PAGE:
The Workers Union is demanding the government makes more resources available to workers who have lost their jobs because of Coronavirus.
The announcement comes in the wake of recent Office for National Statistics (ONS) figures that show redundancies hitting an all-time high during the three months to the end of September.
During that period, 314,000 people were made redundant and youth employment slumped to just 3.52 million.
The redundancies occurred against a backdrop of easing lockdown measures and a gradual return to work.
The Workers Union Says
The latest figures from the ONS make predictable reading. The government chose to lift lockdown restrictions at the same time as decreasing the amount of support available to businesses. The less generous arrangements forced the hand of many business owners, and now working people everywhere are paying the price.
With lockdown v2.0 and the extension of the Coronavirus Job Retention Scheme until March, the government has at least shown itself capable of taking the right decisions. But that won’t help the many people that now find themselves out of work.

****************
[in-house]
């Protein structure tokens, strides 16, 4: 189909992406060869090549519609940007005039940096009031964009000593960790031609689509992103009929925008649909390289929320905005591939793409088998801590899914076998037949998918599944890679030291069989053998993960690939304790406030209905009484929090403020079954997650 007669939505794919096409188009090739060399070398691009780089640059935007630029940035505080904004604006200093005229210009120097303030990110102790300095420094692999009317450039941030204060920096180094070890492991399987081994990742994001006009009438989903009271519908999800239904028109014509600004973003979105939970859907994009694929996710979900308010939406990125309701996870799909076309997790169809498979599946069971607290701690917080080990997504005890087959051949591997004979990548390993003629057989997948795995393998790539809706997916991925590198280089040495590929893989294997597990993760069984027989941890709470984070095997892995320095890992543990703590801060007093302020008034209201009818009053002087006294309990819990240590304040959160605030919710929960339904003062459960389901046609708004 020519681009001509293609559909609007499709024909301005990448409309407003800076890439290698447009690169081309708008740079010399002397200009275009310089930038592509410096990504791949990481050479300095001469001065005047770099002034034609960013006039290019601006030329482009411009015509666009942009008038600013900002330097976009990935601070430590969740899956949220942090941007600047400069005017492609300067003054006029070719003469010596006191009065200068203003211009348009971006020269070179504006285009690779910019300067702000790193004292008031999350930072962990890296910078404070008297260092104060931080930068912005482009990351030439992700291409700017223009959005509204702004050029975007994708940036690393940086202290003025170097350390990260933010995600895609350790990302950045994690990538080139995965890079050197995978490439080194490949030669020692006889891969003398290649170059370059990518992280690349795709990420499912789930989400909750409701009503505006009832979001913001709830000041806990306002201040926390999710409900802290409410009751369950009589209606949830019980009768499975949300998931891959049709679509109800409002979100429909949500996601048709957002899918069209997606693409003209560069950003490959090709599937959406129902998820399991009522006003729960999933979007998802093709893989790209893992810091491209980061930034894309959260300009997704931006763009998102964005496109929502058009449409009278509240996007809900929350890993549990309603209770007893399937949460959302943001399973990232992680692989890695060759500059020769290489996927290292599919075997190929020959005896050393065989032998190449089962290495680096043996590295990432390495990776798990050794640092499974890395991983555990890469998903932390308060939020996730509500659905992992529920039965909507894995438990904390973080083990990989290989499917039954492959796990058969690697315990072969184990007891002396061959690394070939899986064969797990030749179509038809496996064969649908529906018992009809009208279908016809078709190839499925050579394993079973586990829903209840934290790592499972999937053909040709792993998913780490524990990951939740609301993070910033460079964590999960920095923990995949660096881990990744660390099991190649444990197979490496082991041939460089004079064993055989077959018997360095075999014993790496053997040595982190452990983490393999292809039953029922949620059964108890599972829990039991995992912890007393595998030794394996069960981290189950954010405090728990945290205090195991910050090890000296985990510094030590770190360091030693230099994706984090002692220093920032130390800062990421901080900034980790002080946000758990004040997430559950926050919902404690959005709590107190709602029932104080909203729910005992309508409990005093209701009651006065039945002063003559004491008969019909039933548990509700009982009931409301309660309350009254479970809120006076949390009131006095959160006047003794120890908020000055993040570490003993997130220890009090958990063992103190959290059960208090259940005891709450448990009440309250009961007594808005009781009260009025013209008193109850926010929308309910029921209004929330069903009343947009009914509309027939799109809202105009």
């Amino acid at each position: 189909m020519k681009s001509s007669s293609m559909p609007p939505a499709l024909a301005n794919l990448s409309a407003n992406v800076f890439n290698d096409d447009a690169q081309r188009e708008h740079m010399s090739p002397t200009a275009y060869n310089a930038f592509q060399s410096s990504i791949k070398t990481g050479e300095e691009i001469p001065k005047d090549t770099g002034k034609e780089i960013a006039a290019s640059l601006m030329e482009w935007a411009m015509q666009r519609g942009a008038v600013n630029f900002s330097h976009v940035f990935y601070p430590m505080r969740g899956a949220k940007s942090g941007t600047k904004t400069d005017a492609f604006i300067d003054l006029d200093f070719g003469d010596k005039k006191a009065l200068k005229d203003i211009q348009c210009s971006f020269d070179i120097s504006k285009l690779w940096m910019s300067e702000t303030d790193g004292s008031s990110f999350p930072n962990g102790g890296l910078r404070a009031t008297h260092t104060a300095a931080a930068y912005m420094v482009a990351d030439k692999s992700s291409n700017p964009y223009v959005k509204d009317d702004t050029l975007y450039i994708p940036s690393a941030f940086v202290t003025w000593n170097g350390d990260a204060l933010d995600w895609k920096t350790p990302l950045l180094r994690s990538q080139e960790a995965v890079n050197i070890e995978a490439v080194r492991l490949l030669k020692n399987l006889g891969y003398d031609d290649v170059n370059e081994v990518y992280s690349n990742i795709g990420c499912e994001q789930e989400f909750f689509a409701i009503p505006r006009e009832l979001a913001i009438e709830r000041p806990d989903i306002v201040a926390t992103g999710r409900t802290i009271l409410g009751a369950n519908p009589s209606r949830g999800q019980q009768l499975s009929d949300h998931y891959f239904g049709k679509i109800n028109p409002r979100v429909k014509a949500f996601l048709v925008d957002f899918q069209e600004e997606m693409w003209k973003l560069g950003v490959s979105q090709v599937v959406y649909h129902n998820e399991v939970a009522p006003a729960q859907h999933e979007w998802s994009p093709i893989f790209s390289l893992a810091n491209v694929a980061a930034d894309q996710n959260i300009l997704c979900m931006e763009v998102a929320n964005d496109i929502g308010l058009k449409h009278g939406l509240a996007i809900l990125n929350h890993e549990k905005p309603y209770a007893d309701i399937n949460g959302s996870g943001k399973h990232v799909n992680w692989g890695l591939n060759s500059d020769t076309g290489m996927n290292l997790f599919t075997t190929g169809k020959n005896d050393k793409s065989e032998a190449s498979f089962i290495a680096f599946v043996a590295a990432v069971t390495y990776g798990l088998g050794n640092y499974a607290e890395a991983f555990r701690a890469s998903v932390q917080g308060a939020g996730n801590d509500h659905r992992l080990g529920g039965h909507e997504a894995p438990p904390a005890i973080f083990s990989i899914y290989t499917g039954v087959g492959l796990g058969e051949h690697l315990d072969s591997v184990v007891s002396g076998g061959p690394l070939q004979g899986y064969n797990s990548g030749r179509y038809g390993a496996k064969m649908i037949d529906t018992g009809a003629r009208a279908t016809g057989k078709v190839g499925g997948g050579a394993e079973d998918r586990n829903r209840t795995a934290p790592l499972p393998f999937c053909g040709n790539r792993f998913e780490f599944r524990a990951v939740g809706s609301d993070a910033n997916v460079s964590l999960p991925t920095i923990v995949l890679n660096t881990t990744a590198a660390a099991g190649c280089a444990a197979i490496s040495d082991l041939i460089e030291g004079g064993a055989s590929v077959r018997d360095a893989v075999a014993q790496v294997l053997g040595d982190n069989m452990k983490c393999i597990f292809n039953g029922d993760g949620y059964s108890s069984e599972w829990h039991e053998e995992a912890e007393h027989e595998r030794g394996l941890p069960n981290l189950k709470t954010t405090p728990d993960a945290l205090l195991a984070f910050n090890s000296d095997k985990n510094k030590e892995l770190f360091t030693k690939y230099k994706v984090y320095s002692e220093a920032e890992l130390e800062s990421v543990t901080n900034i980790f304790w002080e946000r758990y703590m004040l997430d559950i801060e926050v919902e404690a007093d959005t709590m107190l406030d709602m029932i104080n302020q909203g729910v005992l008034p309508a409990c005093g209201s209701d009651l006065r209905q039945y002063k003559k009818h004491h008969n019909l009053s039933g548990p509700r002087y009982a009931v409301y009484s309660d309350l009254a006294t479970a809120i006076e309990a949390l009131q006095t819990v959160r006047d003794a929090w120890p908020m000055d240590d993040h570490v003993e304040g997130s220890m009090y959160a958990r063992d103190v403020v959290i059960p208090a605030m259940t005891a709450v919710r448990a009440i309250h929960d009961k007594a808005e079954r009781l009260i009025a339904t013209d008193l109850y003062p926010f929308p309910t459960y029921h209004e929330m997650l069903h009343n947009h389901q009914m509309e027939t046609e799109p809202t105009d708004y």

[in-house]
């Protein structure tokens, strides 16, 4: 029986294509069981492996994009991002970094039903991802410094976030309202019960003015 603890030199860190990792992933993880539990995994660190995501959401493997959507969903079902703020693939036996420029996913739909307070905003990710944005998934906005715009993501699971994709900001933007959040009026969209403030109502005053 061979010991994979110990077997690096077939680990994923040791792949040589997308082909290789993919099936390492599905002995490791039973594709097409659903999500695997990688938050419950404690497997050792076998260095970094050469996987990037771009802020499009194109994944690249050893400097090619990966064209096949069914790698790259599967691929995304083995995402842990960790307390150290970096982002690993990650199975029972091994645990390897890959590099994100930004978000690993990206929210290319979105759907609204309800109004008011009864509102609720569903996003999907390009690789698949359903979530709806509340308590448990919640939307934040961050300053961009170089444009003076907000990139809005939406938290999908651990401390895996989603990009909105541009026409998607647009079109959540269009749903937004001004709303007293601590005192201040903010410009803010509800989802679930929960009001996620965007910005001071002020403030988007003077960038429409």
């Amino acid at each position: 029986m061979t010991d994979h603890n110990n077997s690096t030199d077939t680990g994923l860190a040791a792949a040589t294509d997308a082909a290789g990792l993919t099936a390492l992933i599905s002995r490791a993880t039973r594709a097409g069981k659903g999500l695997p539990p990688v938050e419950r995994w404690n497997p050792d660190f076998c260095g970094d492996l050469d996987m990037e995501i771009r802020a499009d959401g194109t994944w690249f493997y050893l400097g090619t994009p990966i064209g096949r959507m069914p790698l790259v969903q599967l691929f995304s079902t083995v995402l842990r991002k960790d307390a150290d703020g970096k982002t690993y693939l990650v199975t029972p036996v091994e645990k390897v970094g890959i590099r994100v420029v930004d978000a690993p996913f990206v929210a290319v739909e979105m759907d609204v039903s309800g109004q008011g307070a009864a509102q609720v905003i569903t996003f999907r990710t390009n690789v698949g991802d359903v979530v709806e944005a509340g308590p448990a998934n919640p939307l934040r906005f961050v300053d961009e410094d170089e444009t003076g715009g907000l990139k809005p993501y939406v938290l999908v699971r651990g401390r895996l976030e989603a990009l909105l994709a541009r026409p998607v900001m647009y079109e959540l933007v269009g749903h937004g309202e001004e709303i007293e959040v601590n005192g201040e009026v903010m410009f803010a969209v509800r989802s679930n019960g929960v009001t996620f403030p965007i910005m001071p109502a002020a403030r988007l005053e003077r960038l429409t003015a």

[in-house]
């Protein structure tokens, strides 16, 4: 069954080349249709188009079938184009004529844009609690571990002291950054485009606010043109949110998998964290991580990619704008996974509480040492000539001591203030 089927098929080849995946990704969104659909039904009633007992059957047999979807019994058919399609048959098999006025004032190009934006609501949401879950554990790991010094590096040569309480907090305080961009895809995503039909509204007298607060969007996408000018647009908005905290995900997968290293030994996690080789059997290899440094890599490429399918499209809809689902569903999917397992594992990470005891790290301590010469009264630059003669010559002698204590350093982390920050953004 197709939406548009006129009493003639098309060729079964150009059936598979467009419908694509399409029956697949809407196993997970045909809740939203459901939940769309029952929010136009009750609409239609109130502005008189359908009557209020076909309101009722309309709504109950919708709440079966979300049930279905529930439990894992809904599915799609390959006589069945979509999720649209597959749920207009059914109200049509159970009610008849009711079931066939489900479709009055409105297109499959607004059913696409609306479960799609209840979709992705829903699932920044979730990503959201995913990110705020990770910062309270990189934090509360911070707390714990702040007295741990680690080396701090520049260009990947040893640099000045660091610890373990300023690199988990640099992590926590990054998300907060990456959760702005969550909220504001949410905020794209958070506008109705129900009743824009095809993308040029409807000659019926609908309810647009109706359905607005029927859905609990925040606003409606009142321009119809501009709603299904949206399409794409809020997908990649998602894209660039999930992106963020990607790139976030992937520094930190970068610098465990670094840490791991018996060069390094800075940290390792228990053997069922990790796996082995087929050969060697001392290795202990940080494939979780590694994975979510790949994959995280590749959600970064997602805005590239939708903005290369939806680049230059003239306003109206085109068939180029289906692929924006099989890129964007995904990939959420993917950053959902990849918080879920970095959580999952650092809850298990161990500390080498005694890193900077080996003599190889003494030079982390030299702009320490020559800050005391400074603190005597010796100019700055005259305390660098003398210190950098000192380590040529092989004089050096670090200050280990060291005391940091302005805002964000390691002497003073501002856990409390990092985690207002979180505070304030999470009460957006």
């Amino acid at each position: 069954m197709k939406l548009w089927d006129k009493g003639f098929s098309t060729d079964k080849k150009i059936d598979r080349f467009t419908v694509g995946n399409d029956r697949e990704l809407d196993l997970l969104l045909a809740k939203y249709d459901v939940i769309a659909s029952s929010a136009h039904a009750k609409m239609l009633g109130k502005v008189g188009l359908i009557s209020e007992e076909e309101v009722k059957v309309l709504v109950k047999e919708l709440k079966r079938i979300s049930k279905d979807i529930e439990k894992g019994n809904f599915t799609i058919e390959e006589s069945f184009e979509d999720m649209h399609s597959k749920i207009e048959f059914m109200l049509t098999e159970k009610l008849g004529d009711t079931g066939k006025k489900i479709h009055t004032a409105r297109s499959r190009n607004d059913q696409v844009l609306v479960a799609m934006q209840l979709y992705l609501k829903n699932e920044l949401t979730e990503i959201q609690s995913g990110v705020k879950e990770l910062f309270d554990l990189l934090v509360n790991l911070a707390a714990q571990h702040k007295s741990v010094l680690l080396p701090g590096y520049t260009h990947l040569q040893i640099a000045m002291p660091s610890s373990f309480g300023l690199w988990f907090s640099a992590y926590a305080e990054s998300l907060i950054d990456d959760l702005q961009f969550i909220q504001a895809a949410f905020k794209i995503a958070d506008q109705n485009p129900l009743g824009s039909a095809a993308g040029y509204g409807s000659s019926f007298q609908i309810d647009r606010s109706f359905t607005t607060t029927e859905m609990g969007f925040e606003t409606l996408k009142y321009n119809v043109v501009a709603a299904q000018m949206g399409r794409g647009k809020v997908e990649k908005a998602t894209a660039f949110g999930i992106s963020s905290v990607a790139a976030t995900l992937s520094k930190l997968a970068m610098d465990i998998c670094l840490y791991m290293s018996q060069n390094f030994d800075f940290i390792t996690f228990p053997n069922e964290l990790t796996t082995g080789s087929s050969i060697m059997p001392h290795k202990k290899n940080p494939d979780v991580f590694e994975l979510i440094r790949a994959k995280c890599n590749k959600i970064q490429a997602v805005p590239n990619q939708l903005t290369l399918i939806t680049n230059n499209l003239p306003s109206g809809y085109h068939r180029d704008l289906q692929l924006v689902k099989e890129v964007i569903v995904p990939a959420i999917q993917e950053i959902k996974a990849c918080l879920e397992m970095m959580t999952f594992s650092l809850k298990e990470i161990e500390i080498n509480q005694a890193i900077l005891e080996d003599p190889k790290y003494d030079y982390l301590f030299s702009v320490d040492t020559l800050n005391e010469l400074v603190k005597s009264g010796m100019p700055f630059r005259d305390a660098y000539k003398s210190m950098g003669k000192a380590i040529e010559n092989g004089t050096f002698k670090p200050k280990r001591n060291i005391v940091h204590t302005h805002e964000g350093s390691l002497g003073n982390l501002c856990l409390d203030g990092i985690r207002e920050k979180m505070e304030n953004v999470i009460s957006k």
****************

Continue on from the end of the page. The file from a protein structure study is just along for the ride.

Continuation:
We face a long economic winter that will stretch beyond the boundaries of 2020, well into the coming years. But at no point should we assume that Treasury penny-pinching must always eclipse humanity and kindness be sacrificed to the gods of rampant mammon. This is the time for Mr Johnson’s Conservatives to unveil a progressive agenda that puts jobs and better standards of living at the heart of their mission.
Our recovery plan
Transforming people’s prospects won’t happen through the Kickstart scheme or the Lifetime Skills Guarantee. The government must think bigger and secure a trade deal with the EU. This would provide some certainty and help businesses to realistically assess their spending plans. Without meaningful assurances, many people will remain on the employment slush pile while firms suppress spending on headcount. With news of a potential vaccine for COVID in the works, this must now become an urgent priority.
There must also be more money available for training people to undertake the jobs of tomorrow. Part and fully-funded places in further education must increase, as must financial incentives to encourage people to consider jobs in sectors such as healthcare, engineering and information technology.
If we fail to act now then we condemn generations of workers to a future where opportunity is an option that’s only available to the rich. We’ve shown we can act with compassion during the worst of the crisis – we must not deviate from this course for the sake of short-term benefits.
The Workers Union – Britain’s hardest working union